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The National Air Duct Cleaners Association recently drew more than 500 people to a resort near Denver for its annual meeting and exposition.

The event, which included educational sessions, a membership meeting, an awards presentation and a chance for vendors to show off products and services, was held at the Gaylord Rockies Resort & Convention Center in Aurora, Colorado, March 20-22.

Indoor air quality took center stage.

“IAQ was certainly the theme throughout the event, and as we move closer to a post-pandemic world, there is so much to reflect on for our industry,” said Jodi Araujo, the NADCA CEO, in an email.

One of the meeting’s best-rated technical sessions, Araujo said, looked at the indoor transmission of airborne diseases and how HVAC systems and filtration can help reduce contaminants.

Susan Frew.

SHOP TALK: Susan Frew, a business coach and the managing partner of a Denver-area HVAC and plumbing company, was the keynote speaker March 21 at the National Air Duct Cleaners Association annual meeting and exposition. (Courtesy of NADCA)

The conference began with a reception on the first evening, and Susan Frew, a business coach and the managing partner of Sunshine Home Services, an HVAC and plumbing company in the Denver area, kicked off the next morning with a keynote address entitled, “Rockstar Recruiting for a New Generation.”

Later, Charlie Cochrane, president of Cochrane Ventilation Inc., a commercial ventilation-cleaning and IAQ company in Wilmington, Massachusetts, was introduced as the newest NADCA board member. Cochrane has previously served on the board and was its president in 1996. Cochrane is also involved with the Environmental Protection Agency (EPA) and the Department of Housing and Urban Development (HUD) in evaluating duct-cleaning methods.

Rick MacDonald and Michael McDavid.

ON STAGE: Rick MacDonald, left, of Armstrong Duct, Vent, Hearth & Home, is presented his National Air Duct Cleaners Association hall-of-fame plaque by Michael McDavid, secretary of the NADCA board of directors, during the organization’s annual meeting and exposition in Aurora, Colorado. (Courtesy of NADCA)

In addition, four members were inducted into the NADCA hall of fame: Mike White of Clean Air Systems of LA Inc., in Shreveport, Louisiana; Michael Vinick of Duct & Vent Cleaning of America Inc., in Springfield, Massachusetts; Rick MacDonald of Armstrong Duct, Vent, Hearth & Home, in Manchester, New Hampshire; and Raffaele Caruso, the general secretary of NADCA’s partner organization in Italy, AIISA (Associazione Italiana Igienisti Sistemi Aeraulici).

Thirty-two NADCA member companies were honored with safety awards. The criteria for the awards were based on U.S. Occupational Safety & Health Administration (OSHA) regulations and recommendations.

“The safety awards recognize those companies that have gone above and beyond this commitment, ensuring safety for their employees and customers,” Araujo said in a press release.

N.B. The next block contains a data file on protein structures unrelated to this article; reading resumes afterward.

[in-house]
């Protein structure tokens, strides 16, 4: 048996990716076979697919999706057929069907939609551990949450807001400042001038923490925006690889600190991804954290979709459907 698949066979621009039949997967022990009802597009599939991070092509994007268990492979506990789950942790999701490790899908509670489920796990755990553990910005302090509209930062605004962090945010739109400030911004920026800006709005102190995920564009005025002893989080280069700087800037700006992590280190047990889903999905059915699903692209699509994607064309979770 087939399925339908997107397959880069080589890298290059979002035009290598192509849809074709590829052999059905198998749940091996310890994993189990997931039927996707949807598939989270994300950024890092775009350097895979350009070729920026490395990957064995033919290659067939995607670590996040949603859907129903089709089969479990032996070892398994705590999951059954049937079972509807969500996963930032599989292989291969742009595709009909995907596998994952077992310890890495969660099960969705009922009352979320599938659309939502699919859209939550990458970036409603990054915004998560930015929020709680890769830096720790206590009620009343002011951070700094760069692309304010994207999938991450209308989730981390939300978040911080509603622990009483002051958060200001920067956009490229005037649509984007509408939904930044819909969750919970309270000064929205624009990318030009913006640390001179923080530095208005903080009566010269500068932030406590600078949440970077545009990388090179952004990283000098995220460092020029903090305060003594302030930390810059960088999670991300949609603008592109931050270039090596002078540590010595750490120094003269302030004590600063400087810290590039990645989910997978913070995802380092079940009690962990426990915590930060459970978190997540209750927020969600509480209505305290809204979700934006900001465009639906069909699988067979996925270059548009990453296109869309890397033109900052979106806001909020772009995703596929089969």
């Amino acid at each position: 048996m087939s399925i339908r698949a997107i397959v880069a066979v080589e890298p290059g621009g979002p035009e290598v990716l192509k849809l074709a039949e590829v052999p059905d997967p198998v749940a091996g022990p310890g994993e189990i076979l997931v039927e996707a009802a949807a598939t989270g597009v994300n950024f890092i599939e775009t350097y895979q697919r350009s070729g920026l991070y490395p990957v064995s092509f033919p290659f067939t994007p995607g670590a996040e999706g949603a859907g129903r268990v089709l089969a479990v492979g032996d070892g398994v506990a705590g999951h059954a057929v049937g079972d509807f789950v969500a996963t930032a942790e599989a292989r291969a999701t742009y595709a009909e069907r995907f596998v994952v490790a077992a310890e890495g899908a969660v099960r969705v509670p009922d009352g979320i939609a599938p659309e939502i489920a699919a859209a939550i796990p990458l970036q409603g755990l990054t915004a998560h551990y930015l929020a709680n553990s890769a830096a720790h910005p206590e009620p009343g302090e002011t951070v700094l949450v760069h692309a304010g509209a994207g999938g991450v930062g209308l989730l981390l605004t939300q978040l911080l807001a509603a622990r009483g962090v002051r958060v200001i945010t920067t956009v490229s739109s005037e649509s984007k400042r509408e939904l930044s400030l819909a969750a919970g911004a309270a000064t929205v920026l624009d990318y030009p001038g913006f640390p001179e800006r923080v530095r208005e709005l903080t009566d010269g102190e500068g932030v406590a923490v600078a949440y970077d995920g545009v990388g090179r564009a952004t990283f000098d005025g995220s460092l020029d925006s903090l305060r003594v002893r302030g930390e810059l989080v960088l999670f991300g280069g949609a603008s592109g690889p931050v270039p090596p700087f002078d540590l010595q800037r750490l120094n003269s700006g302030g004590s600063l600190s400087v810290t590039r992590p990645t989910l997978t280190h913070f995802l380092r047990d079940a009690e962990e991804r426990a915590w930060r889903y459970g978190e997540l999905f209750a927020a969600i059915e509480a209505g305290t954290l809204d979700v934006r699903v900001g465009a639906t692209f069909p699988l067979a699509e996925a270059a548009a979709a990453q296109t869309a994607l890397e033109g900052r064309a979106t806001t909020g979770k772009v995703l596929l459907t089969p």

Topics in a variety of educational sessions included creating growth opportunities, duct-cleaning as part of building restoration after a fire, getting into the commercial market, and airborne and surfaceborne diseases.

Araujo said a consensus among members seemed to be that the duct-cleaning industry is moving “at a lightning pace,” with business booming for many of them.

“At the end of 2019, no one would have ever dreamed that a pandemic was in our midst and would not only change our lives tremendously but would turn everyday conversation about indoor air quality (IAQ) on its head,” she said. “Sure, before the pandemic, there were discussions about IAQ and the effect of poor IAQ on health was always part of the conversation. But the pandemic made indoor air quality top-of-mind around the world and in every setting.”

Araujo said NADCA is developing partnerships with other trade associations and university researchers in a quest for evidence of the benefits of duct-cleaning.

Ancillary to the meeting and exposition were Air Systems Cleaning Specialist (ASCS) and Certified Ventilation Inspector (CVI) training opportunities and certification exams for those specialties. More than 100 people took part in those programs.

NADCA held its 2021 meeting and exposition in person last year, though the vendor exhibition was scrapped that year because of the pandemic. This year’s exhibition featured 10 first-time exhibitors and a total of 51 booths.

The organization also sponsors a fall technical conference; the 2020 technical conference was held virtually, but returned as an in-person event in 2021. (This year’s technical conference is in September in Atlantic City, New Jersey.)

“People really like to be together in person and crave that human interaction in their learning environment,” Araujo said. “Virtual meetings certainly have a place and bring a valuable learning perspective, but that one-on-one time with a speaker or exhibitor can’t be replaced.”

Organized in 1989, NADCA is a nonprofit that represents more than 1,400 companies involved in the inspection, cleaning, and restoration of HVAC systems.